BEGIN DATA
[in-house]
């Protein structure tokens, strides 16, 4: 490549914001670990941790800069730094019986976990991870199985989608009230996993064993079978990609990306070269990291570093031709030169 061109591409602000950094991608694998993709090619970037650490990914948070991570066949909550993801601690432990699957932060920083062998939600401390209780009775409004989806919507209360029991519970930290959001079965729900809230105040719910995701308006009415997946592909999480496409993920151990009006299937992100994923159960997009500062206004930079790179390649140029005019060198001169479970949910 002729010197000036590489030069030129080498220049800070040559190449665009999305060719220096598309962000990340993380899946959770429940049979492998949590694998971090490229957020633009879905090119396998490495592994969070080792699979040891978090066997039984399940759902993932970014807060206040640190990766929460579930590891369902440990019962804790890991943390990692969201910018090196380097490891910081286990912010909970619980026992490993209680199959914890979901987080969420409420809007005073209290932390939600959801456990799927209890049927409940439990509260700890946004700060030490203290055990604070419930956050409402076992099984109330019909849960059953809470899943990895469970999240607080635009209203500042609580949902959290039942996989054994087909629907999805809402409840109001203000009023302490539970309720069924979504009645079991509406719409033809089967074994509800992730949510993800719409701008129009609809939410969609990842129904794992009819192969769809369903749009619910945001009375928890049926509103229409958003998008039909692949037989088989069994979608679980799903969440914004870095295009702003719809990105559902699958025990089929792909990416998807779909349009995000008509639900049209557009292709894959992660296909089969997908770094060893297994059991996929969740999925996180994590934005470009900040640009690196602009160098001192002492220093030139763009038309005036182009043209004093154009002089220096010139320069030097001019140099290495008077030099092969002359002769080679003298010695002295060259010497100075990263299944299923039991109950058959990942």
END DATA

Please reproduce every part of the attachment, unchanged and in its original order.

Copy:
[in-house]
């Protein structure tokens, strides 16, 4: 490549914001670990941790800069730094019986976990991870199985989608009230996993064993079978990609990306070269990291570093031709030169 061109591409602000950094991608694998993709090619970037650490990914948070991570066949909550993801601690432990699957932060920083062998939600401390209780009775409004989806919507209360029991519970930290959001079965729900809230105040719910995701308006009415997946592909999480496409993920151990009006299937992100994923159960997009500062206004930079790179390649140029005019060198001169479970949910 002729010197000036590489030069030129080498220049800070040559190449665009999305060719220096598309962000990340993380899946959770429940049979492998949590694998971090490229957020633009879905090119396998490495592994969070080792699979040891978090066997039984399940759902993932970014807060206040640190990766929460579930590891369902440990019962804790890991943390990692969201910018090196380097490891910081286990912010909970619980026992490993209680199959914890979901987080969420409420809007005073209290932390939600959801456990799927209890049927409940439990509260700890946004700060030490203290055990604070419930956050409402076992099984109330019909849960059953809470899943990895469970999240607080635009209203500042609580949902959290039942996989054994087909629907999805809402409840109001203000009023302490539970309720069924979504009645079991509406719409033809089967074994509800992730949510993800719409701008129009609809939410969609990842129904794992009819192969769809369903749009619910945001009375928890049926509103229409958003998008039909692949037989088989069994979608679980799903969440914004870095295009702003719809990105559902699958025990089929792909990416998807779909349009995000008509639900049209557009292709894959992660296909089969997908770094060893297994059991996929969740999925996180994590934005470009900040640009690196602009160098001192002492220093030139763009038309005036182009043209004093154009002089220096010139320069030097001019140099290495008077030099092969002359002769080679003298010695002295060259010497100075990263299944299923039991109950058959990942």